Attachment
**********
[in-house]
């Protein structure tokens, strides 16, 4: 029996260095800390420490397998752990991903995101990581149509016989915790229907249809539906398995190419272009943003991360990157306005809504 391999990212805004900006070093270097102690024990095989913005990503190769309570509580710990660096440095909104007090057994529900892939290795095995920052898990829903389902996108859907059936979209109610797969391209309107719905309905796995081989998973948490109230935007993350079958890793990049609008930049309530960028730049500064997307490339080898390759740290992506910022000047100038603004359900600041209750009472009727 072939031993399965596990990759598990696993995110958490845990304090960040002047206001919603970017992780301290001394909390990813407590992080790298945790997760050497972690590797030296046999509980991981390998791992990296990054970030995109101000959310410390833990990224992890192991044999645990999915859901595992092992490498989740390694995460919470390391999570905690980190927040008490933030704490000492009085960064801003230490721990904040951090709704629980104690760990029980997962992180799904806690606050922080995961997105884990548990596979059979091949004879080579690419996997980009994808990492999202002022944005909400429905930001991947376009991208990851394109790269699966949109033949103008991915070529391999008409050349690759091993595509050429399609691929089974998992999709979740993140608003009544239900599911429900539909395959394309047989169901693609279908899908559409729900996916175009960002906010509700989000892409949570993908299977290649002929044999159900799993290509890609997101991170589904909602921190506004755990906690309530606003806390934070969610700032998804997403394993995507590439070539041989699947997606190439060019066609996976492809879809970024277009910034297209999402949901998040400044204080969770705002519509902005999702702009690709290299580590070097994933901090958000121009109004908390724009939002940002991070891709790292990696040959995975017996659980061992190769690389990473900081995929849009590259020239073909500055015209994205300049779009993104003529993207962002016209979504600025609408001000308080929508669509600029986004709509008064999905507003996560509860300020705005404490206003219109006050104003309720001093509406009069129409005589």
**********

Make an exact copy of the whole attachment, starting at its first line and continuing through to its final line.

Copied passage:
[in-house]
């Protein structure tokens, strides 16, 4: 029996260095800390420490397998752990991903995101990581149509016989915790229907249809539906398995190419272009943003991360990157306005809504 391999990212805004900006070093270097102690024990095989913005990503190769309570509580710990660096440095909104007090057994529900892939290795095995920052898990829903389902996108859907059936979209109610797969391209309107719905309905796995081989998973948490109230935007993350079958890793990049609008930049309530960028730049500064997307490339080898390759740290992506910022000047100038603004359900600041209750009472009727 072939031993399965596990990759598990696993995110958490845990304090960040002047206001919603970017992780301290001394909390990813407590992080790298945790997760050497972690590797030296046999509980991981390998791992990296990054970030995109101000959310410390833990990224992890192991044999645990999915859901595992092992490498989740390694995460919470390391999570905690980190927040008490933030704490000492009085960064801003230490721990904040951090709704629980104690760990029980997962992180799904806690606050922080995961997105884990548990596979059979091949004879080579690419996997980009994808990492999202002022944005909400429905930001991947376009991208990851394109790269699966949109033949103008991915070529391999008409050349690759091993595509050429399609691929089974998992999709979740993140608003009544239900599911429900539909395959394309047989169901693609279908899908559409729900996916175009960002906010509700989000892409949570993908299977290649002929044999159900799993290509890609997101991170589904909602921190506004755990906690309530606003806390934070969610700032998804997403394993995507590439070539041989699947997606190439060019066609996976492809879809970024277009910034297209999402949901998040400044204080969770705002519509902005999702702009690709290299580590070097994933901090958000121009109004908390724009939002940002991070891709790292990696040959995975017996659980061992190769690389990473900081995929849009590259020239073909500055015209994205300049779009993104003529993207962002016209979504600025609408001000308080929508669509600029986004709509008064999905507003996560509860300020705005404490206003219109006050104003309720001093509406009069129409005589």